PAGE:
In terms of the second part of your question around are we seeing any changes in either retention or the ability to recruit based on competitiveness of the market, we’re really not. The market from the very beginning has been competitive. There — our clinician type has always been in short supply as compared with the patient demand that exists in the marketplace. And so, this isn’t a new dynamic for us.

And we have built both a best-in-class recruiting engine, as well as a best-in-class M&A team that’s able to bring on board new clinicians at the pace that we planned for, and we see no risk there. Same with the retention. Our retention rates have remained stabilized for the past year. And we haven’t seen any impact as it relates specifically to competition.

And again, if you think back to my prepared remarks, this is one of the key areas that we’ll be focused on to see are there ways to incrementally improve retention beyond what we’ve seen here for the last year.

Jack SenftWilliam Blair — Analyst

Just as a quick follow-up then, when it comes to the one to two new states in the second half of the year, will OBIE be rolled out automatically in these new states? Or is this something that will be implemented over time in these states? And then, two, if this is rolled out in the new states, do you see an immediate reduction in cancellations? Or does it take some time for the clinicians, patients, new users to get used to the new implementation?

Danish QureshiChief Operating Officer

So when we enter a new state, we enter through an acquisition. Though any acquisition regardless of whether it’s a new state or an existing state goes through an integration period of typically 120 days, during which we move them over to our systems. And that then includes our electronic medical record or HRIS, etc. So there’s not an immediate change over to our systems or does — there is that period of approximately four months where you see that.

The question specifically around OBIE and whether we would flip new state entries directly on to OBIE or not, I don’t think we’ve decided that. We are, right now, have our work plan around rolling that out to all of our existing states and our existing groups through the end of 2022 into 2023. But we’ll need to make a decision depending on the timing of any additional states where we prioritize that in the overall plan to move people. If you fast forward beyond 2023 once all of our existing states are already on to OBIE, then yes, the answer would be everyone within those four months would flip to utilizing OBIE.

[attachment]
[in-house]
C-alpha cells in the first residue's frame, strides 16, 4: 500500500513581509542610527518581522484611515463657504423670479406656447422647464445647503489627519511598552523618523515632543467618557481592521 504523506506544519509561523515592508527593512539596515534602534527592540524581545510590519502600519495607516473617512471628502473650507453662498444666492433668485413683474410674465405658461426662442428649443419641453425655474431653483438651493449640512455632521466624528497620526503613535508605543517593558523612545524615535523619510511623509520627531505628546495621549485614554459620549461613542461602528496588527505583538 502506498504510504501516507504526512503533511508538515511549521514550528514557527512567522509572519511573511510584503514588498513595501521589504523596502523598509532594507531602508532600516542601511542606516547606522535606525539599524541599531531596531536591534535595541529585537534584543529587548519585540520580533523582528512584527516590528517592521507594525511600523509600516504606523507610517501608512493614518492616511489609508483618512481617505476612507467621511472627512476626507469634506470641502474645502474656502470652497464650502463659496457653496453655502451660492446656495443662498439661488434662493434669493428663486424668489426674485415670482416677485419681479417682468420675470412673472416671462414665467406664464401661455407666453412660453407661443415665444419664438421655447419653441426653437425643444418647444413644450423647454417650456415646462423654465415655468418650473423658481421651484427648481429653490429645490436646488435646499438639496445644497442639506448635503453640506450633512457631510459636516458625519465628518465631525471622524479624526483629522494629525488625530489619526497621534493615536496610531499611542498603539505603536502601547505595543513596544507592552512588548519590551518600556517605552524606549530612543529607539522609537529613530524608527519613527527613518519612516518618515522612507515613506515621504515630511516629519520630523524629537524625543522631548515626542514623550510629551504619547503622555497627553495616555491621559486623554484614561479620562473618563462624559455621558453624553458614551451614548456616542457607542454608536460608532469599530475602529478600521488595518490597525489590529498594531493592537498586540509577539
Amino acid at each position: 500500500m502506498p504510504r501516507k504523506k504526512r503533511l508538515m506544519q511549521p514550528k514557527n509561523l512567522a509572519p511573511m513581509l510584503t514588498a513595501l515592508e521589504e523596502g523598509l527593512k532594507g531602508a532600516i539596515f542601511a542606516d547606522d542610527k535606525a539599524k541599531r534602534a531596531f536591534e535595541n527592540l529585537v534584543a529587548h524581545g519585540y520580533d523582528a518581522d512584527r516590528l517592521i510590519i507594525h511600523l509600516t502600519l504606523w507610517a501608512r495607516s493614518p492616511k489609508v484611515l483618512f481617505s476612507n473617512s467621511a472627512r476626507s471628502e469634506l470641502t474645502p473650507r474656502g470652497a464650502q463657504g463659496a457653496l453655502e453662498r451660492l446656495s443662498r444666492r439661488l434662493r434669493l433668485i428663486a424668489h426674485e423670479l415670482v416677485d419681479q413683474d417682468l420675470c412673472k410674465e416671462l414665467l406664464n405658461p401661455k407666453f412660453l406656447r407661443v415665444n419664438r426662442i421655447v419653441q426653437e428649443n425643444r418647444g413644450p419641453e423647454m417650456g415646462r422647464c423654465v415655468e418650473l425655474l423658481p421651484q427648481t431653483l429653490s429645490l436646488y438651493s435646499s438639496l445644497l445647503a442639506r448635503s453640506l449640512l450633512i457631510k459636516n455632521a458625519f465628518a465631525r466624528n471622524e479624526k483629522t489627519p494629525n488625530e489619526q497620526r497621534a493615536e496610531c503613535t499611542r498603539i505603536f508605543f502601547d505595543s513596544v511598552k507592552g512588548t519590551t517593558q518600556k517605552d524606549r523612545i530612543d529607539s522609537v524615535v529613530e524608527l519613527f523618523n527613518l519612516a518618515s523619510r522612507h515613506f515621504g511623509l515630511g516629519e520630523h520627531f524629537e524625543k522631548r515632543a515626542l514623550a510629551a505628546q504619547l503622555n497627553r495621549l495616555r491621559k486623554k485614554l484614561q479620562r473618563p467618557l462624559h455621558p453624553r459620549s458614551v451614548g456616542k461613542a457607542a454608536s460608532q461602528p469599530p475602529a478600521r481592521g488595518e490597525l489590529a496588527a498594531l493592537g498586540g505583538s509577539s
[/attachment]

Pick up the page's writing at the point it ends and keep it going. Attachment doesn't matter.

Mike LesterChief Executive Officer

Do we see an immediate impact?

Danish QureshiChief Operating Officer

Yes. When we — I mean, in general, when we move over to our systems, we do see an impact to productivity. We also see an impact on synergies related to rates that kind of flow through at the end of that integration, again kind of that four-month time period.

Operator

We’ll take our next question from Kevin Caliendo with UBS.

Kevin CaliendoUBS — Analyst

I have two. The second half guidance does imply a little bit better EBITDA margin just given the revenue guidance and the sustained EBITDA guidance. Is that something we should expect going forward? Was there any flex spending there that you had that maybe prompted this? Is this the impact of Danish already in the role and finding savings? That’s my first question as to how to think about that. And then, the second one is, it doesn’t sound like it, but have you seen any impact yet on demand for behavioral from the economy? I know most of your customers are fully insured, and so the out-of-pocket might not be that meaningful.

Just wondering if you’re seeing anything at all, whether it’s in certain geographies or demographics or even in your cash pay, if you’re seeing any demand impact from inflation in the broader macro economy.

Danish QureshiChief Operating Officer

Can you take the first one, I’ll take the second?

Mike BruffChief Financial Officer

From an adjusted EBITDA perspective, it has been part of our guidance assumptions for this year to improve adjusted EBITDA through the year. Our strategy around that has been to moderate de novos and their openings in the back half of the year, which we’re doing. And then, from a G&A perspective, just be very disciplined around our deployment of G&A around the critical few priorities that Danish spoke about in his prepared remarks. I will say that we’re starting to find some efficiency in the G&A that we were deploying last year.